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About the StoryIt's been almost a month since your parents disappeared.
One Tuesday, they just didn't come home, and there's been no sign of them since. For the University and the rest of the town, the mystery is beginning to pall. To those people, it's as if Claire and Scott Colborn suddenly stopped existing -- strange and inexplicable, to be sure, but forgettable in the long run.
But for you it's as if the ground beneath your feet stopped existing, and you've been plummeting in freefall ever since. Your brother Austin, though, has been a rock through the whole experience, handling the numbing details, the endless meetings with useless detectives, even sorting through Mom and Dad's lab in hopes of finding an answer. Now you stand outside the lab door, clutching his note, hardly daring to hope that such an answer may have arrived at long last.
-- Emily Short
It's obvious that a great deal of care went into making this game intuitively interactive. Several conversation systems are provided, so that the player is free to take whatever approach he likes: this is novel, and possibly overkill, but it expresses a good faith intention to put the control fully into the player's hands. More impressively, perhaps, the game accounts for a wide variety of behavior on the player's part.
-- Emily Short
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Number of Reviews: 4
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Most Helpful Member Reviews
An IF Comp entry, Earth and Sky takes no chances with the recommended timeline for gameplay; it seems impossible that you might not finish within the allotted two hours. Its relatively linear story -- usually a big turnoff for me -- is compensated for by the fact that this story is fun to read and still somehow offers a sense of freedom. Rather than feeling railroaded by the plot requirements, you feel swept along by the fast-paced events you are involved in; instead of feeling pushed, you are racing to keep up.
Like the early Lone Ranger or Flash Gordon serials, this work is unapologetic in its use of cliche conventions and its cliffhanger ending. It has no need for apology -- indeed, it shows us why those cliches exist in the first place, and the authors have delivered on their promise for more in the game's two award-winning sequels.
Though I haven't felt the urge to replay the game since I first tried it a few years back, this is a fun one that's well-suited to a lunch-hour diversion, or as a friendly introduction to the form for an IF newcomer.
I went looking for a bit of fun playing with superheroes in IF, and this game both satisfied my craving and fixed my gaze hungrily on the next installment. Earth and Sky is very brief (less than 30 minutes for some players, I'd expect), and, within its chosen scope, very satisfying.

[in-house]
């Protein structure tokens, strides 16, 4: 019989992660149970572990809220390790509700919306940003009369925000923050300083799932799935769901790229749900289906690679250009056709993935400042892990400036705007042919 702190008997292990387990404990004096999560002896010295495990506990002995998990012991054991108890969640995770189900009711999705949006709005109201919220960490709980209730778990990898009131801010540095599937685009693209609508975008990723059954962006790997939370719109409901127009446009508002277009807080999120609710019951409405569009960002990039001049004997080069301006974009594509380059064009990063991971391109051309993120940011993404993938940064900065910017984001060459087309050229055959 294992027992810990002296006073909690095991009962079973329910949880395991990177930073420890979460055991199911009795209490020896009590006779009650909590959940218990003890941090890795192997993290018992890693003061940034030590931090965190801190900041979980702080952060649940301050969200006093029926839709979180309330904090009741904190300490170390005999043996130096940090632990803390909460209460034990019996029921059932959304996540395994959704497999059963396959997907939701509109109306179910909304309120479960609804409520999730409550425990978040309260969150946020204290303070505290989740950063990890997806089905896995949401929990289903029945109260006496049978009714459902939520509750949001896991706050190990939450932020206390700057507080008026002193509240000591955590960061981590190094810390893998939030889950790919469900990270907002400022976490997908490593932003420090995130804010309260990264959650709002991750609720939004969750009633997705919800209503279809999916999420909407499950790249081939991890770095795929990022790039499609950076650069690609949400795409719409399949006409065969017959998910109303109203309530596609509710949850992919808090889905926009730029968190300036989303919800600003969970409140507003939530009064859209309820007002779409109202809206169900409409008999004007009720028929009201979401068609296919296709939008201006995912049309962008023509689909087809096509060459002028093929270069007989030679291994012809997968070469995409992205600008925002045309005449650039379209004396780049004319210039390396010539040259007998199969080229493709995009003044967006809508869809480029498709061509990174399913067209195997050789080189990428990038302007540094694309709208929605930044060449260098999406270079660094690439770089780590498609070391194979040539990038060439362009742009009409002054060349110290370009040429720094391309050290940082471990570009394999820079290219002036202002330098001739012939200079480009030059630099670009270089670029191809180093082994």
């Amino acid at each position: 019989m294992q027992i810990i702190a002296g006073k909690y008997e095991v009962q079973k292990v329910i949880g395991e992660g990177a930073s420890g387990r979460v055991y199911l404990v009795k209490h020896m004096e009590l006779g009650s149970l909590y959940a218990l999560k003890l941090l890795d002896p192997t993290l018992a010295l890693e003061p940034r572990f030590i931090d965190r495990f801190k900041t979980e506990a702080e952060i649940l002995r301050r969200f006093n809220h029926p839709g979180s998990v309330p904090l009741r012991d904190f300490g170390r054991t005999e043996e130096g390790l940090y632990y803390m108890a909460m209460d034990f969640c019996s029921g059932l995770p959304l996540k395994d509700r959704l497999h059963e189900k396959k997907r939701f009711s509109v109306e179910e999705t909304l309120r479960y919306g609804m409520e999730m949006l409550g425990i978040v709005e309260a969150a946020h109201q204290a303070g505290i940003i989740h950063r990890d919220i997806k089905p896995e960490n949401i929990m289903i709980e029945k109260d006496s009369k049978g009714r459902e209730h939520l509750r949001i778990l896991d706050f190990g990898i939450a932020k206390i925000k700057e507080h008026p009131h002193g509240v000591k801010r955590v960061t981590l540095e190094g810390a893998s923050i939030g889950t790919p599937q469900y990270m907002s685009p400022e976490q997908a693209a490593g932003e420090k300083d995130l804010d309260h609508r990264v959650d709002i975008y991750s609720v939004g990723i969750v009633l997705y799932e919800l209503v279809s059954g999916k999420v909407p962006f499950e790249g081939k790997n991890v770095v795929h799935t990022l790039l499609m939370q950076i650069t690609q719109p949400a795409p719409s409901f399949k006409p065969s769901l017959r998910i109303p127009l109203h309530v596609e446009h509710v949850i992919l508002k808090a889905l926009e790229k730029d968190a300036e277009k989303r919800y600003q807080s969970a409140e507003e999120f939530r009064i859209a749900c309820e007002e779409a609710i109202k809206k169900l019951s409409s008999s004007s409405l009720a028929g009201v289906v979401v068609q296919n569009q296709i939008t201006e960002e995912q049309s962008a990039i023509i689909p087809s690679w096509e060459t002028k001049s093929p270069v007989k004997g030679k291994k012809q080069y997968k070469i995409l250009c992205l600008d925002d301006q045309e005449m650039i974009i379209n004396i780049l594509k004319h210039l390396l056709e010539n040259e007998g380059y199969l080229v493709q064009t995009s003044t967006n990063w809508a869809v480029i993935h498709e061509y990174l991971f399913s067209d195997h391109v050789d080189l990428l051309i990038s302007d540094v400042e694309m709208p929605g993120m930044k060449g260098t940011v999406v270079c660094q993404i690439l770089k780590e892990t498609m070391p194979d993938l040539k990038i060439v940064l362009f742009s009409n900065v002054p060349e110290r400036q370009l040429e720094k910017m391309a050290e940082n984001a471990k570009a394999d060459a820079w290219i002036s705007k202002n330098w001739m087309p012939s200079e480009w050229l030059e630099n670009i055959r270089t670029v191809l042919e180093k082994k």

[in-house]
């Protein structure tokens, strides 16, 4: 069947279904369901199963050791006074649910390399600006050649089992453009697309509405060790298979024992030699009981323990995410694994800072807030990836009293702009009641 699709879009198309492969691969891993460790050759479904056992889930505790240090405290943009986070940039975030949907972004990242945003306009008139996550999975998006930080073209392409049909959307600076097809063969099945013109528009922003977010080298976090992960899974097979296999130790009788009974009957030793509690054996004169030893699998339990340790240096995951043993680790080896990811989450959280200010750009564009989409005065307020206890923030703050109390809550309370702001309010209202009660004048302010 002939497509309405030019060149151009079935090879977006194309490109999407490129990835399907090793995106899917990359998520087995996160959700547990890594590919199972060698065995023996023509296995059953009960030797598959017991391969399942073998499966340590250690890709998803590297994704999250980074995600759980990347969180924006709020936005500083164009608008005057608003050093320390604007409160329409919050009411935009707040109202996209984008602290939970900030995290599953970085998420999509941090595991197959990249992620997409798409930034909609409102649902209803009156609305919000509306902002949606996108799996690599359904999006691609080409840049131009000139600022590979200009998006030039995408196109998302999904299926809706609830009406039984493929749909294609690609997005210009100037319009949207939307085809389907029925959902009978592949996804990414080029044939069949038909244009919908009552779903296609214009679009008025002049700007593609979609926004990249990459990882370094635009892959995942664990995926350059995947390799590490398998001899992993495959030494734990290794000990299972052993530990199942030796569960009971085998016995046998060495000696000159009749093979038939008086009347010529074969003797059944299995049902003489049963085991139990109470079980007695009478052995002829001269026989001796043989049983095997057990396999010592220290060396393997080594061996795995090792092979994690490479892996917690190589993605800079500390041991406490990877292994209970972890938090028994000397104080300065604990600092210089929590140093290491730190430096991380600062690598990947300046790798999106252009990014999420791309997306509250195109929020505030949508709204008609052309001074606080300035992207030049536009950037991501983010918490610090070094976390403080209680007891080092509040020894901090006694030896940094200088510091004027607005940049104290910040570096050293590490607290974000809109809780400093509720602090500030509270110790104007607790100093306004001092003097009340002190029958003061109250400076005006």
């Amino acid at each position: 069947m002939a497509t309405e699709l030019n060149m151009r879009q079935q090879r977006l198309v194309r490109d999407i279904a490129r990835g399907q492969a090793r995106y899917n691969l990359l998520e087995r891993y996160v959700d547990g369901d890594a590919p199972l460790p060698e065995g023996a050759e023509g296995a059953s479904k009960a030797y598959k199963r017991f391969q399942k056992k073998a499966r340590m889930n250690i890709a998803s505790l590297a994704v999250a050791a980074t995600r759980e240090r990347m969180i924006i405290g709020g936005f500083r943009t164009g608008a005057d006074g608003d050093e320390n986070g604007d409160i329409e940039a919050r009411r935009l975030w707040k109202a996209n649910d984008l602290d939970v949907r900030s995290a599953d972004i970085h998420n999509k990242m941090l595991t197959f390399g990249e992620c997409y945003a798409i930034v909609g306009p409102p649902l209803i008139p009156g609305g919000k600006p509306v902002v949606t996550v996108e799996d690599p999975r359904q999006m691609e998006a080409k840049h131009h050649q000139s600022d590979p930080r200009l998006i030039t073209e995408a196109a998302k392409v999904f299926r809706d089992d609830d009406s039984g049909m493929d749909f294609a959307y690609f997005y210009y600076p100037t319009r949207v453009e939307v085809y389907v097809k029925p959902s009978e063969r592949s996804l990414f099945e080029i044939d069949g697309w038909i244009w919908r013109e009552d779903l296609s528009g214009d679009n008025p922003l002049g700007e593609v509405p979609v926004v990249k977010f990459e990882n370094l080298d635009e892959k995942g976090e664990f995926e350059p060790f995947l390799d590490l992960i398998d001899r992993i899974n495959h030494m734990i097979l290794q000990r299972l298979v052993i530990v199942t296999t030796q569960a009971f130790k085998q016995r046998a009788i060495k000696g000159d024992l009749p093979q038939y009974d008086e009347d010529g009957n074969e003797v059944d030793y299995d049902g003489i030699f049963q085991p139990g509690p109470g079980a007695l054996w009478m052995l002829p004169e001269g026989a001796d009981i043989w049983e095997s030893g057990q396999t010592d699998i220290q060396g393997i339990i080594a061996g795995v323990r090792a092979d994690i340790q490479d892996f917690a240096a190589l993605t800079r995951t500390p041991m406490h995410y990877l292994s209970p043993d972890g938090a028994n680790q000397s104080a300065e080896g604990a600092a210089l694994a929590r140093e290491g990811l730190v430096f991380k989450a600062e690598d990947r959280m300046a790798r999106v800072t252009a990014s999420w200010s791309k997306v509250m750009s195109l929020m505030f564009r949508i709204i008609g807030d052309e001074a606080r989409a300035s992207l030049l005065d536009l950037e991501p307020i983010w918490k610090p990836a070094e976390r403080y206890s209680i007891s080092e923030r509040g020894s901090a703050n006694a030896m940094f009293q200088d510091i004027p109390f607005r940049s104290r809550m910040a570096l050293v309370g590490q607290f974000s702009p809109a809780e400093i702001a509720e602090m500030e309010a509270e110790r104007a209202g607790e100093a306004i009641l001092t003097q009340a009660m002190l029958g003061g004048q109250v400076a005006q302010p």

The story of Earth and Sky makes no sense at all. Little is lost by spoiling it, but I'll put it between spoiler tags nonetheless: (Spoiler - click to show)your aunt comes into contact with an ancient bacteria, which turns her into a gigantic evil monster until you give her antibiotics, after which she not only returns to her normal state but is also freed of some kind of mind control that will probably be explained in the sequel. This is hardly a story at all; it's just a sequence of events between which the authors posits causal links even though none of the usual laws of causation apply. Several other reviewers have likened the plot to that of a B-movie. Perhaps this is accurate; but of course the problem with B-movies is that most of them are bad. ("But they're so bad they're good!" Uh, no.)
Alright, so maybe you're not playing this game for the story; you're playing it for the chance to use some super powers! Nothing wrong with that, actually, and the game certainly provides you some opportunities to do so. But -- and this is my most important complaint about the game -- the time spent doing fun stuff with superpowers is a very small portion of playing the game. You have to slog through too much information and two rather unexciting sequences, and then you're rewarded with exactly one fight, which itself turns out be rather repetitive. There's just not enough fun stuff!
I've heard that the second game delivers much more in this respect, and if so, playing this first game might still be worthwhile. Just don't expect too much of it.
(I replayed this game recently as a preparation for tackling part two, and wasn't happy with the review I penned eight years or so ago. So while my star rating remains unchanged, the above is the new review to go with it.)
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